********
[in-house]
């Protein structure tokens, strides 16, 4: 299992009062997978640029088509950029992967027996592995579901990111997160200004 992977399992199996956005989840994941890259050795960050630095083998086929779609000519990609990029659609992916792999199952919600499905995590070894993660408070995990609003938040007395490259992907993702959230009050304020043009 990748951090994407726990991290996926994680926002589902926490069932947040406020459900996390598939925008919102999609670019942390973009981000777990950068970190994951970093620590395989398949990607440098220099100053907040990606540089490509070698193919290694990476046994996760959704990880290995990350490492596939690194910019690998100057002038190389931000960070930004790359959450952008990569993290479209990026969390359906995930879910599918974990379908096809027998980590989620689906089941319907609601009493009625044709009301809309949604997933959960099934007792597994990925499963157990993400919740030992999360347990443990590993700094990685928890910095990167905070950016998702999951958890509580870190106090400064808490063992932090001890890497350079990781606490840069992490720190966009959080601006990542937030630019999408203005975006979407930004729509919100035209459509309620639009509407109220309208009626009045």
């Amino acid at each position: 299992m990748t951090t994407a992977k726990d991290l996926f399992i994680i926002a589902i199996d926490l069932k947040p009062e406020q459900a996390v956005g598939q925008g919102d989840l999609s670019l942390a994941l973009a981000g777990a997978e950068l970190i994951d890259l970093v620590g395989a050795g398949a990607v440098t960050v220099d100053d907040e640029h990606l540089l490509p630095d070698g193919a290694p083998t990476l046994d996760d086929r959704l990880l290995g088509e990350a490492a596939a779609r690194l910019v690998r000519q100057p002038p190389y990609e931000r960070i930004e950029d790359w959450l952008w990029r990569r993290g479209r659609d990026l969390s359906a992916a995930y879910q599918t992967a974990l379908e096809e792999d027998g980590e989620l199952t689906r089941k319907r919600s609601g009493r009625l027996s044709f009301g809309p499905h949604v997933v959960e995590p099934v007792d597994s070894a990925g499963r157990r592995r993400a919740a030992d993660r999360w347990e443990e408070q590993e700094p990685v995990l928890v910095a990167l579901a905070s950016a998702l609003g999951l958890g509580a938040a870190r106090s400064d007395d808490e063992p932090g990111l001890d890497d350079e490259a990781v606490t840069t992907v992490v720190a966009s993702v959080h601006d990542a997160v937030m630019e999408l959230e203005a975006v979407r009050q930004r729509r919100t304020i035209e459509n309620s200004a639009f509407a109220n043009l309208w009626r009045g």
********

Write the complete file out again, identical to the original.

[in-house]
């Protein structure tokens, strides 16, 4: 299992009062997978640029088509950029992967027996592995579901990111997160200004 992977399992199996956005989840994941890259050795960050630095083998086929779609000519990609990029659609992916792999199952919600499905995590070894993660408070995990609003938040007395490259992907993702959230009050304020043009 990748951090994407726990991290996926994680926002589902926490069932947040406020459900996390598939925008919102999609670019942390973009981000777990950068970190994951970093620590395989398949990607440098220099100053907040990606540089490509070698193919290694990476046994996760959704990880290995990350490492596939690194910019690998100057002038190389931000960070930004790359959450952008990569993290479209990026969390359906995930879910599918974990379908096809027998980590989620689906089941319907609601009493009625044709009301809309949604997933959960099934007792597994990925499963157990993400919740030992999360347990443990590993700094990685928890910095990167905070950016998702999951958890509580870190106090400064808490063992932090001890890497350079990781606490840069992490720190966009959080601006990542937030630019999408203005975006979407930004729509919100035209459509309620639009509407109220309208009626009045």
């Amino acid at each position: 299992m990748t951090t994407a992977k726990d991290l996926f399992i994680i926002a589902i199996d926490l069932k947040p009062e406020q459900a996390v956005g598939q925008g919102d989840l999609s670019l942390a994941l973009a981000g777990a997978e950068l970190i994951d890259l970093v620590g395989a050795g398949a990607v440098t960050v220099d100053d907040e640029h990606l540089l490509p630095d070698g193919a290694p083998t990476l046994d996760d086929r959704l990880l290995g088509e990350a490492a596939a779609r690194l910019v690998r000519q100057p002038p190389y990609e931000r960070i930004e950029d790359w959450l952008w990029r990569r993290g479209r659609d990026l969390s359906a992916a995930y879910q599918t992967a974990l379908e096809e792999d027998g980590e989620l199952t689906r089941k319907r919600s609601g009493r009625l027996s044709f009301g809309p499905h949604v997933v959960e995590p099934v007792d597994s070894a990925g499963r157990r592995r993400a919740a030992d993660r999360w347990e443990e408070q590993e700094p990685v995990l928890v910095a990167l579901a905070s950016a998702l609003g999951l958890g509580a938040a870190r106090s400064d007395d808490e063992p932090g990111l001890d890497d350079e490259a990781v606490t840069t992907v992490v720190a966009s993702v959080h601006d990542a997160v937030m630019e999408l959230e203005a975006v979407r009050q930004r729509r919100t304020i035209e459509n309620s200004a639009f509407a109220n043009l309208w009626r009045g």